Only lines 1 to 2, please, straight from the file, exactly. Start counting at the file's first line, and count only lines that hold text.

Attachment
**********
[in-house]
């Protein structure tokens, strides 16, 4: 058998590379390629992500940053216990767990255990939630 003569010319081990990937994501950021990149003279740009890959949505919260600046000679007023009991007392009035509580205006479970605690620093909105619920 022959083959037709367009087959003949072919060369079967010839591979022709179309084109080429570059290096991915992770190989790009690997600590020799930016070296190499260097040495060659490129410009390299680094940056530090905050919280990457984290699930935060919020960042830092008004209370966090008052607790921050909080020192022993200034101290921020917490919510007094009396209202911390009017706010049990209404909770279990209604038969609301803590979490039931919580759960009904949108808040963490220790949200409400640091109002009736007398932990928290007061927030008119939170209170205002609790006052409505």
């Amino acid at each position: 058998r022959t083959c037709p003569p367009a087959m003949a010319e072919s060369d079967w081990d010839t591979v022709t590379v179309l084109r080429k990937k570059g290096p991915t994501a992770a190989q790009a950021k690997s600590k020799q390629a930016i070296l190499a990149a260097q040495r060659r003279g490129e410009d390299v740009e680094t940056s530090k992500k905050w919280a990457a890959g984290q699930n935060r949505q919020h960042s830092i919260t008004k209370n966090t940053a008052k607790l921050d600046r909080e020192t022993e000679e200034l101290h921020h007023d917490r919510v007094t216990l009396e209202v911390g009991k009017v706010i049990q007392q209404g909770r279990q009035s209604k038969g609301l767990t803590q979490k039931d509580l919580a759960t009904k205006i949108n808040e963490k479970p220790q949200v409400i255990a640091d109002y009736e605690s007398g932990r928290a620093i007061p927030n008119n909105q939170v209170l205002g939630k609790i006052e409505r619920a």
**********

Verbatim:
[in-house]
């Protein structure tokens, strides 16, 4: 058998590379390629992500940053216990767990255990939630 003569010319081990990937994501950021990149003279740009890959949505919260600046000679007023009991007392009035509580205006479970605690620093909105619920 022959083959037709367009087959003949072919060369079967010839591979022709179309084109080429570059290096991915992770190989790009690997600590020799930016070296190499260097040495060659490129410009390299680094940056530090905050919280990457984290699930935060919020960042830092008004209370966090008052607790921050909080020192022993200034101290921020917490919510007094009396209202911390009017706010049990209404909770279990209604038969609301803590979490039931919580759960009904949108808040963490220790949200409400640091109002009736007398932990928290007061927030008119939170209170205002609790006052409505």